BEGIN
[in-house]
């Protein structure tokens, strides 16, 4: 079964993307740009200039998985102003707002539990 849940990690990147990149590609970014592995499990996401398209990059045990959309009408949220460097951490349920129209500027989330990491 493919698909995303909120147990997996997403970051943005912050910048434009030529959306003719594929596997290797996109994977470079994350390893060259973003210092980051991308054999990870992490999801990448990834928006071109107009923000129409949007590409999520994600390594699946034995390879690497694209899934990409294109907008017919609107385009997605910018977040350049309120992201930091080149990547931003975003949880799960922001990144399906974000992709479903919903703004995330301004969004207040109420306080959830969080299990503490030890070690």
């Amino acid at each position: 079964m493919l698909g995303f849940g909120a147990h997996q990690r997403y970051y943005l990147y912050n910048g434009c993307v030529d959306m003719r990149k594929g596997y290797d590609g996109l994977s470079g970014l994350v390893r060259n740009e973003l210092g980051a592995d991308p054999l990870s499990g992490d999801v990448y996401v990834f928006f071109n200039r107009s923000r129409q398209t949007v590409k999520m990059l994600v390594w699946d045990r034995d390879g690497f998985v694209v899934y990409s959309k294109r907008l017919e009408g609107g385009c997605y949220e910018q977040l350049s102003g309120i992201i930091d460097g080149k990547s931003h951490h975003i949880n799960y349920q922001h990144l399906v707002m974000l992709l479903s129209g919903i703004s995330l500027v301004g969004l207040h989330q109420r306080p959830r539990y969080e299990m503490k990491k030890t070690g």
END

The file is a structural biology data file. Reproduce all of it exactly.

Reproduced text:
[in-house]
């Protein structure tokens, strides 16, 4: 079964993307740009200039998985102003707002539990 849940990690990147990149590609970014592995499990996401398209990059045990959309009408949220460097951490349920129209500027989330990491 493919698909995303909120147990997996997403970051943005912050910048434009030529959306003719594929596997290797996109994977470079994350390893060259973003210092980051991308054999990870992490999801990448990834928006071109107009923000129409949007590409999520994600390594699946034995390879690497694209899934990409294109907008017919609107385009997605910018977040350049309120992201930091080149990547931003975003949880799960922001990144399906974000992709479903919903703004995330301004969004207040109420306080959830969080299990503490030890070690």
């Amino acid at each position: 079964m493919l698909g995303f849940g909120a147990h997996q990690r997403y970051y943005l990147y912050n910048g434009c993307v030529d959306m003719r990149k594929g596997y290797d590609g996109l994977s470079g970014l994350v390893r060259n740009e973003l210092g980051a592995d991308p054999l990870s499990g992490d999801v990448y996401v990834f928006f071109n200039r107009s923000r129409q398209t949007v590409k999520m990059l994600v390594w699946d045990r034995d390879g690497f998985v694209v899934y990409s959309k294109r907008l017919e009408g609107g385009c997605y949220e910018q977040l350049s102003g309120i992201i930091d460097g080149k990547s931003h951490h975003i949880n799960y349920q922001h990144l399906v707002m974000l992709l479903s129209g919903i703004s995330l500027v301004g969004l207040h989330q109420r306080p959830r539990y969080e299990m503490k990491k030890t070690g």